The evidence base for physiotherapy in myalgic encephalomyelitis/chronic fatigue syndrome when considering post-exertional malaise: a systematic review and narrative synthesis, by Marjon E A Wormgoor & Sanne C Rodenburg in Journal of Translational Medicine vol 19, Article no: 1 (2021)


Review abstract:

Due to the inconsistent use of diagnostic criteria in myalgic encephalomyelitis/chronic fatigue syndrome (ME/CFS), it is unsure whether physiotherapeutic management regarded effective in ME/CFS is appropriate for patients diagnosed with criteria that consider post-exertional malaise (PEM) as a hallmark feature.

To appraise current evidence of the effects of physiotherapy on symptoms and functioning in ME/CFS patients in view of the significance of PEM in the applied diagnostic criteria for inclusion.

A systematic review of randomized controlled trials published over the last two decades was conducted. Studies evaluating physiotherapeutic interventions for adult ME/CFS patients were included. The diagnostic criteria sets were classified into three groups according to the extent to which the importance of PEM was emphasized: chronic fatigue (CF; PEM not mentioned as a criterion), CFS (PEM included as an optional or minor criterion) or ME (PEM is a required symptom). The main results of included studies were synthesized in relation to the classification of the applied diagnostic criteria. In addition, special attention was given to the tolerability of the interventions.

Eighteen RCTs were included in the systematic review: three RCTs with CF patients, 14 RCTs with CFS patients and one RCT covering ME patients with PEM. Intervention effects, if any, seemed to disappear with more narrow case definitions, increasing objectivity of the outcome measures and longer follow-up.

Currently, there is no scientific evidence when it comes to effective physiotherapy for ME patients. Applying treatment that seems effective for CF or CFS patients may have adverse consequences for ME patients and should be avoided.

Intervention characteristics

The therapeutic applications evaluated in this review and considered relevant for physiotherapy consisted of one or more of the following elements: physical activity, body awareness, health education or orthostatic training.

The main physical activity interventions were GET and activity pacing (AP). GET is based on the notion that the fatigue is maintained by deconditioning and avoidance of activity. Accordingly, it is assumed that one can overcome the fatigue by increasing the activity level and physical fitness by means of low-level aerobic exercise with a rigid gradual increase of intensity and amount. In some studies, heart rate monitors were used during exercise sessions to help participants meet the prescribed intensity levels [58, 61, 73, 74]. GET was given alone [58, 74] or as part of a rehabilitation program [59, 68, 76].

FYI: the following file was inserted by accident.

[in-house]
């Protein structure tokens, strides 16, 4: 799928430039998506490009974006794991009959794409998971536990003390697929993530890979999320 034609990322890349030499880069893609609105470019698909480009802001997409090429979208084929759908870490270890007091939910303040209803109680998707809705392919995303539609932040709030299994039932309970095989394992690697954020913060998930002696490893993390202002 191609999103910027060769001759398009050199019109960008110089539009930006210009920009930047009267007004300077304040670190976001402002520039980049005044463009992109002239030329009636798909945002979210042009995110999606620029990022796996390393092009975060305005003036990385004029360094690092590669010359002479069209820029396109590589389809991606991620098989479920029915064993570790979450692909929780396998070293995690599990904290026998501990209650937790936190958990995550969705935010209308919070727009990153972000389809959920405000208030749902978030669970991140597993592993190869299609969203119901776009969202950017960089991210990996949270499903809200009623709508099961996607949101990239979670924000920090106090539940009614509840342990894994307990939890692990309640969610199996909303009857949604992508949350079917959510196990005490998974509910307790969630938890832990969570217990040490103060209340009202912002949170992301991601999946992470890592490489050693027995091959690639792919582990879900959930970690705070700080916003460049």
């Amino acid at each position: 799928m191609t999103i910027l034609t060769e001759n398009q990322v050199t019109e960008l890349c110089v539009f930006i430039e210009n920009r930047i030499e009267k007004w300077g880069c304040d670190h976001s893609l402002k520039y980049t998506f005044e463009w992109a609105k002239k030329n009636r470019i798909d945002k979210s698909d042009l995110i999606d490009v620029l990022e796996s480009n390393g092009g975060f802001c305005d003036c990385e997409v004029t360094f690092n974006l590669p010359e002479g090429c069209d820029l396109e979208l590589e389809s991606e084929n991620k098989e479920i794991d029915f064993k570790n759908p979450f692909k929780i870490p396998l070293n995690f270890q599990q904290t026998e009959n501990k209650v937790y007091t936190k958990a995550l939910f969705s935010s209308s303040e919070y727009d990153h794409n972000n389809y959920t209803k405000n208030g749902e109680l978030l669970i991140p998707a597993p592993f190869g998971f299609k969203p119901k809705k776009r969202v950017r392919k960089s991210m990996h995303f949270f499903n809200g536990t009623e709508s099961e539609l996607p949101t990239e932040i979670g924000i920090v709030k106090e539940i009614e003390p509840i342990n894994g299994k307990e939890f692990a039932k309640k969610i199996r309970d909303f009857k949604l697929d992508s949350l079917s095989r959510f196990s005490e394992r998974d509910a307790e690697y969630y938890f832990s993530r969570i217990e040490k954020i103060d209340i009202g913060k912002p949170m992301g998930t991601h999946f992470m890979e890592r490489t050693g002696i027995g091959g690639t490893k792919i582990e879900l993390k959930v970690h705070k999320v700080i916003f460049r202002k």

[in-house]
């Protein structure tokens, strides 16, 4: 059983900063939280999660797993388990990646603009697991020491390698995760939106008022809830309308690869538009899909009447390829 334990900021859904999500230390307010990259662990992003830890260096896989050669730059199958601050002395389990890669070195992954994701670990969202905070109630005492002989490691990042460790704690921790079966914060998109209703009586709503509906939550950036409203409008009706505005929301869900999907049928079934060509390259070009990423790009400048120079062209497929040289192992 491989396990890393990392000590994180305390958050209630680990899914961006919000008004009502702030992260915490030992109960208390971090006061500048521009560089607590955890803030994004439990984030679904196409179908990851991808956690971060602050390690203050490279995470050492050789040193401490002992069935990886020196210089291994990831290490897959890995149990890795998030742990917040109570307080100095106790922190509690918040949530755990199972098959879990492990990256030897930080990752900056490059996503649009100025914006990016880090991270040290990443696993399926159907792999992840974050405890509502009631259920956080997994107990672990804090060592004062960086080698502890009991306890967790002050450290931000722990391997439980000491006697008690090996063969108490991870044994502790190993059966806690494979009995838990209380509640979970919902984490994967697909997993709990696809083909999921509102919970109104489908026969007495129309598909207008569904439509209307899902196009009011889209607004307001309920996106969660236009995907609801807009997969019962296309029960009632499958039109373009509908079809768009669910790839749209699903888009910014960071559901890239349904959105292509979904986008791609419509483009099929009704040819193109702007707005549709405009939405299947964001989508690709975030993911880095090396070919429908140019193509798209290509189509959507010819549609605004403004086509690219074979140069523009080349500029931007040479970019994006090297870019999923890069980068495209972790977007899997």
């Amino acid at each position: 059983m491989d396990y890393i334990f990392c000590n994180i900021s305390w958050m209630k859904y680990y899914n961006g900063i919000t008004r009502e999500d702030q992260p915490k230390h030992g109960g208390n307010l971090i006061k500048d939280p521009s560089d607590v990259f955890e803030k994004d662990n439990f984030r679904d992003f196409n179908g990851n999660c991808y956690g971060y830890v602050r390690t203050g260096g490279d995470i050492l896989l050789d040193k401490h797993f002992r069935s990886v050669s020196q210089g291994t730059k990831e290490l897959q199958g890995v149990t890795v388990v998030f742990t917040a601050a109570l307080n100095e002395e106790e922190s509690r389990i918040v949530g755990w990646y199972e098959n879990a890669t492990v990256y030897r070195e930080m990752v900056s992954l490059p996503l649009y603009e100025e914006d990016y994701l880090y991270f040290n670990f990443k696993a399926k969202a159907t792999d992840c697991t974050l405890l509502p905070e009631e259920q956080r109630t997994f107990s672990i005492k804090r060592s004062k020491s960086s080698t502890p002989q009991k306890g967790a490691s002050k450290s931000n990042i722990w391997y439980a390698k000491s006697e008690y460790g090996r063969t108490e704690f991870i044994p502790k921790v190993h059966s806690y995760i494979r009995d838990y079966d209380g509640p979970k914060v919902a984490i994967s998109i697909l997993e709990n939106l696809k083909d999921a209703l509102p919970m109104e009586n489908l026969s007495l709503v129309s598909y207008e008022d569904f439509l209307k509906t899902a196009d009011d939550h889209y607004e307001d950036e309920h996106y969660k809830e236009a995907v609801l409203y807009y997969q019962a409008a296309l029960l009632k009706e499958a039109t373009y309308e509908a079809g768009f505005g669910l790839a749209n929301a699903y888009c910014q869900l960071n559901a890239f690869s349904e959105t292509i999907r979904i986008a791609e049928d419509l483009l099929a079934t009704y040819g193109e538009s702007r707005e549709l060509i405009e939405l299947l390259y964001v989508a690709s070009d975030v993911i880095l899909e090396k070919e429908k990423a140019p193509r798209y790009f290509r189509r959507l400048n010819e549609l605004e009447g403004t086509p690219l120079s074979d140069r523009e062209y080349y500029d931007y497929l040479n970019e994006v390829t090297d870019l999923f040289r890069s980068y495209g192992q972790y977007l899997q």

AP is a strategy aimed at reducing the frequency and severity of PEM by focusing on awareness and knowledge of one’s limits and early signs of exacerbation. It targets on prioritizing of activities, being as active as possible within one’s limits, and alternating active and rest periods [77]. In some programs focusing on AP [67, 75], the principles of the Energy Envelope Theory [78] were applied. According to this theory, ME/CFS patients should not expend more energy than they perceive they have (energy-envelope), as this results in PEM and increased disability. In another program [58], adapted pacing therapy (APT) was applied to encourage participants to restrict their activity levels to below 70% of their perceived limits. AP was given alone as a therapy [58], as part of GET with pacing [73], as graded exercise self-help (GES) guided by symptoms [63], as part of a rehabilitation [61], educational [75] or self-help program [63, 64, 67], or as a comparison intervention [65].

Body awareness incorporates coordinated body posture and movement, breathing, and meditation techniques. Two original eastern approaches of exercise and healing techniques, Qigong [69,70,71] and isometric yoga [72], were evaluated. In addition, body awareness therapy was included in a rehabilitation program [66]. Several health education programs with different objectives were included. They aimed at encouraging GET [60] or AP [75], focused on pain physiology [65] with the intention to alter pain cognitions and thereby reduce catastrophizing and kinesiophobia, or provided self-management education aimed at accepting and improving ability to cope with ME [67]. In one study, orthostatic (tilt) training was used to reduce orthostatic intolerance [62].

The control interventions consisted of care as usual [58,59,60, 63, 67, 74], waitlist for intervention [69,70,71,72], relaxation therapy [61, 64, 73], exercise [65, 68], CBT [58, 76], sham-training [62] or supportive listening [59]. One of the RCTs included CBT [58] and one supportive listening [59] as additional experimental arms; these were considered as control interventions in this review.

The median treatment duration was 12 weeks. It was not always clear by whom the intervention was delivered, but all interventions were considered relevant for physiotherapy despite the fact that some were led in cooperation with or by peers [67, 75], a nurse [59], an occupational therapist [58, 64, 67], a clinician therapist [60], an exercise physiologist [58, 73], a yoga instructor [72], a qigong master [69,70,71] or an interdisciplinary team [66, 68].

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